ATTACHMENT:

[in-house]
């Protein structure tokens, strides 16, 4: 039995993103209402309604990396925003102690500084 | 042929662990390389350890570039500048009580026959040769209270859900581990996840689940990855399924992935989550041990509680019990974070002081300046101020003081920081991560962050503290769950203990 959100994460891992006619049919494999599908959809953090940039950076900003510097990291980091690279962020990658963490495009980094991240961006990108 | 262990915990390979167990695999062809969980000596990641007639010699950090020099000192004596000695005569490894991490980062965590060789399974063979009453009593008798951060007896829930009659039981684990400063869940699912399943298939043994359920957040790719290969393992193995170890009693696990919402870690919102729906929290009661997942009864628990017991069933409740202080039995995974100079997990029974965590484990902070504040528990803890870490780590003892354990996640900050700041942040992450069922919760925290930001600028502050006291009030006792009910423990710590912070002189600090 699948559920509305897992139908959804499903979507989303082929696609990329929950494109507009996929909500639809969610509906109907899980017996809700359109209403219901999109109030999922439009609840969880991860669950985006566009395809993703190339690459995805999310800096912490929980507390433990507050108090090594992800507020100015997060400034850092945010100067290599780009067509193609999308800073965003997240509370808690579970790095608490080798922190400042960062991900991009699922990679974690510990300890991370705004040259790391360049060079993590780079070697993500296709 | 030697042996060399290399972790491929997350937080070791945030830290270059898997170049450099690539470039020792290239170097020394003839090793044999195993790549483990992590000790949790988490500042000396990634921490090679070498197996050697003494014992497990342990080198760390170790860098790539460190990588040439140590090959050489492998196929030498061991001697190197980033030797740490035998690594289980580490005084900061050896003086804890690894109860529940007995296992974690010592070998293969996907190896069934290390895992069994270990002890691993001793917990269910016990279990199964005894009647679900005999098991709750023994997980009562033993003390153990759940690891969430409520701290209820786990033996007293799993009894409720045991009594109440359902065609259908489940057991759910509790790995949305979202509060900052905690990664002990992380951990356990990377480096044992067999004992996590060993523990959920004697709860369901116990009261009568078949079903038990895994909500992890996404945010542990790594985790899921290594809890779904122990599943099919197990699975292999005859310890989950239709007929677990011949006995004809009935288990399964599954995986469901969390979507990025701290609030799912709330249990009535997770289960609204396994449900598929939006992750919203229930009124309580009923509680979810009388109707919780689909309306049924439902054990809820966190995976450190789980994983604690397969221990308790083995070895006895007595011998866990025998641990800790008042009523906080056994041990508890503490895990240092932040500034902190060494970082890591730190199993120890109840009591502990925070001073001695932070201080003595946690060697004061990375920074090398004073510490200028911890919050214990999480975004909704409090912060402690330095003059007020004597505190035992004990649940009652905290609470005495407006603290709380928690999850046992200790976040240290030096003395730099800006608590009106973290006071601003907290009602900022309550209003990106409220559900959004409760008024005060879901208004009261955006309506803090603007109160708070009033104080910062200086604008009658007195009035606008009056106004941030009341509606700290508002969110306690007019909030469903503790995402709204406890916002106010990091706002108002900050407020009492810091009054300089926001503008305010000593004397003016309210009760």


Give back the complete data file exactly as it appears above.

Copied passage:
[in-house]
């Protein structure tokens, strides 16, 4: 039995993103209402309604990396925003102690500084 | 042929662990390389350890570039500048009580026959040769209270859900581990996840689940990855399924992935989550041990509680019990974070002081300046101020003081920081991560962050503290769950203990 959100994460891992006619049919494999599908959809953090940039950076900003510097990291980091690279962020990658963490495009980094991240961006990108 | 262990915990390979167990695999062809969980000596990641007639010699950090020099000192004596000695005569490894991490980062965590060789399974063979009453009593008798951060007896829930009659039981684990400063869940699912399943298939043994359920957040790719290969393992193995170890009693696990919402870690919102729906929290009661997942009864628990017991069933409740202080039995995974100079997990029974965590484990902070504040528990803890870490780590003892354990996640900050700041942040992450069922919760925290930001600028502050006291009030006792009910423990710590912070002189600090 699948559920509305897992139908959804499903979507989303082929696609990329929950494109507009996929909500639809969610509906109907899980017996809700359109209403219901999109109030999922439009609840969880991860669950985006566009395809993703190339690459995805999310800096912490929980507390433990507050108090090594992800507020100015997060400034850092945010100067290599780009067509193609999308800073965003997240509370808690579970790095608490080798922190400042960062991900991009699922990679974690510990300890991370705004040259790391360049060079993590780079070697993500296709 | 030697042996060399290399972790491929997350937080070791945030830290270059898997170049450099690539470039020792290239170097020394003839090793044999195993790549483990992590000790949790988490500042000396990634921490090679070498197996050697003494014992497990342990080198760390170790860098790539460190990588040439140590090959050489492998196929030498061991001697190197980033030797740490035998690594289980580490005084900061050896003086804890690894109860529940007995296992974690010592070998293969996907190896069934290390895992069994270990002890691993001793917990269910016990279990199964005894009647679900005999098991709750023994997980009562033993003390153990759940690891969430409520701290209820786990033996007293799993009894409720045991009594109440359902065609259908489940057991759910509790790995949305979202509060900052905690990664002990992380951990356990990377480096044992067999004992996590060993523990959920004697709860369901116990009261009568078949079903038990895994909500992890996404945010542990790594985790899921290594809890779904122990599943099919197990699975292999005859310890989950239709007929677990011949006995004809009935288990399964599954995986469901969390979507990025701290609030799912709330249990009535997770289960609204396994449900598929939006992750919203229930009124309580009923509680979810009388109707919780689909309306049924439902054990809820966190995976450190789980994983604690397969221990308790083995070895006895007595011998866990025998641990800790008042009523906080056994041990508890503490895990240092932040500034902190060494970082890591730190199993120890109840009591502990925070001073001695932070201080003595946690060697004061990375920074090398004073510490200028911890919050214990999480975004909704409090912060402690330095003059007020004597505190035992004990649940009652905290609470005495407006603290709380928690999850046992200790976040240290030096003395730099800006608590009106973290006071601003907290009602900022309550209003990106409220559900959004409760008024005060879901208004009261955006309506803090603007109160708070009033104080910062200086604008009658007195009035606008009056106004941030009341509606700290508002969110306690007019909030469903503790995402709204406890916002106010990091706002108002900050407020009492810091009054300089926001503008305010000593004397003016309210009760």